Traveling With Your Pet

Tag: general

Our pets are a beloved part of our family and sometimes this means that they have to travel with us when we undertake long journeys. As a general rule cats seriously dislike traveling and are almost always better off at home in their own environment. Dogs are more amenable to traveling, but there are still a number of considerations to make to ensure that the journey is both safe and comfortable for your pet.


Traveling by Car

The most important thing to remember is to ensure that your pet is not free to roam around the vehicle. Not only could this be distracting for the driver, but your pet will not be protected in the event of a crash. You may have seen dog seat belts being sold in some pet stores. Whilst they have been approved for sale, there is no reliable evidence proving them to be effective in accidents. Instead you should secure your pet in a crate that has been tethered to the car by a seatbelt or other secure method. Ensure that crate is big enough for your pet to change position if they become uncomfortable.

  • Do not put animals in the front passenger seat of your vehicle. If the airbag deploys then there is a chance that your pet could be seriously injured.

  • Do not ever leave your pet alone in the car. Animal thieves frequent parking lots and service stations looking for unattended pets to steal. Also leaving an animal alone in a warm car can be fatal. On a day where the outside temperature is 85F, the temperature inside your vehicle can reach 120F in just 10 minutes putting your pet at serious risk.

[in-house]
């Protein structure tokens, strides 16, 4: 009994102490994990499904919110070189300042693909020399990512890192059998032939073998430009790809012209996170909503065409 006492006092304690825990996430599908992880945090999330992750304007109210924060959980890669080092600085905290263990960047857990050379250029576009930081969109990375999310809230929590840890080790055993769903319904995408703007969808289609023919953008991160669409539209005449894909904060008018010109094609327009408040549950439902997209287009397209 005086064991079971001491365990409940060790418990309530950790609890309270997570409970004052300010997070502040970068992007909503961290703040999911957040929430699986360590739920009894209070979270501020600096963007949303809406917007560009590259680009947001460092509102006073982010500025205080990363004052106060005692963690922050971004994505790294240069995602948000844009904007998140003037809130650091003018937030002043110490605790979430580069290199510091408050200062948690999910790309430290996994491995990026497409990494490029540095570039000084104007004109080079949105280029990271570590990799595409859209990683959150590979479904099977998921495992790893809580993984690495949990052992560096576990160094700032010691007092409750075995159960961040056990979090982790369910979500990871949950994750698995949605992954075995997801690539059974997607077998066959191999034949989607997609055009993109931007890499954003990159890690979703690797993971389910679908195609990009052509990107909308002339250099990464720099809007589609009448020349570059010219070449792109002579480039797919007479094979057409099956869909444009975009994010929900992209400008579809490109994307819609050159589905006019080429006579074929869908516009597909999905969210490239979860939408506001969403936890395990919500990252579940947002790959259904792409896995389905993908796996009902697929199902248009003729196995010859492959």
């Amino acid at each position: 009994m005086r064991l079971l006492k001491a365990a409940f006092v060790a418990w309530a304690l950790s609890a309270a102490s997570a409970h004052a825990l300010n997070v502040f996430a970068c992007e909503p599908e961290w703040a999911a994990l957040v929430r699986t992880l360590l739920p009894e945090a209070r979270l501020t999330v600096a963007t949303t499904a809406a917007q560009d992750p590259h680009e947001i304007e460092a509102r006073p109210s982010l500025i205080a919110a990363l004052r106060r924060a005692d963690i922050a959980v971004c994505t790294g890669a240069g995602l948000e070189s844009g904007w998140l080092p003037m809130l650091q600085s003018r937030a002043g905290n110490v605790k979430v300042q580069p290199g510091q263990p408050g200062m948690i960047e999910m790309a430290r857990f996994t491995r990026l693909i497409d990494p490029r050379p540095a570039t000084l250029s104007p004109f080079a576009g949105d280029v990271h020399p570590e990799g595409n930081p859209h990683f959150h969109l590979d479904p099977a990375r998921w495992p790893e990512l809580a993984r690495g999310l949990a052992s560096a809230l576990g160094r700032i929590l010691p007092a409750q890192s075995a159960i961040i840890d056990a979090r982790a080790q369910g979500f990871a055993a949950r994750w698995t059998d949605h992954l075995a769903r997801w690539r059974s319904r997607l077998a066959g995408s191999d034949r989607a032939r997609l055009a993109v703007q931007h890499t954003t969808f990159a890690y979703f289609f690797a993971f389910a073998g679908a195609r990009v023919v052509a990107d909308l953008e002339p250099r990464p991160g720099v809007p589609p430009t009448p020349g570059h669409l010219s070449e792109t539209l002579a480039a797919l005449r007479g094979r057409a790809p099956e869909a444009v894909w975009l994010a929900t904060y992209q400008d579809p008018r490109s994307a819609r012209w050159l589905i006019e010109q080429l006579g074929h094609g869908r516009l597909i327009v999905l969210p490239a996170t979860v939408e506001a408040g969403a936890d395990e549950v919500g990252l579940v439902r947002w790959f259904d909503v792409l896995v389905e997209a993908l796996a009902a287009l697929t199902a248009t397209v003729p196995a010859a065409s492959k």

• Do not allow your pet to stick his head outside a moving vehicle. Doing so risks injury or sickness by fast-moving air forcing itself into your pets’ lungs.

  • Never transport your pet in the back of an open pick-up truck.

  • Make plenty of bathroom breaks. This will also allow your pet to stretch their legs and have a drink.

  • As a general rule, if you wouldn’t allow your child to do it then do not allow your pet to do it either!

 Traveling With Your Pet

Pet Obesity

Tag: health and wellness

We are constantly being told that obesity levels are increasing and we should act now to ensure our long term health. However this problem does not just affect humans. A shocking statistic from the Association for Pet Obesity Prevention states that an estimated 54% of dogs and cats in the United States are overweight or obese.
(Source: Association for Pet Obesity Prevention, 2015)

Just like humans, pets who are overweight are at increased risk of a number of health problems including but not limited to:

  • Cranial cruciate ligament injury

  • Decreased life expectancy by up to 2.5 years

  • Heart and respiratory disease

  • High blood pressure

  • Insulin resistance and type 2 diabetes

  • Kidney disease

  • Osteoarthritis

  • Varying forms of cancer

 Pet Obesity

General Pet Safety

Tag: health and wellness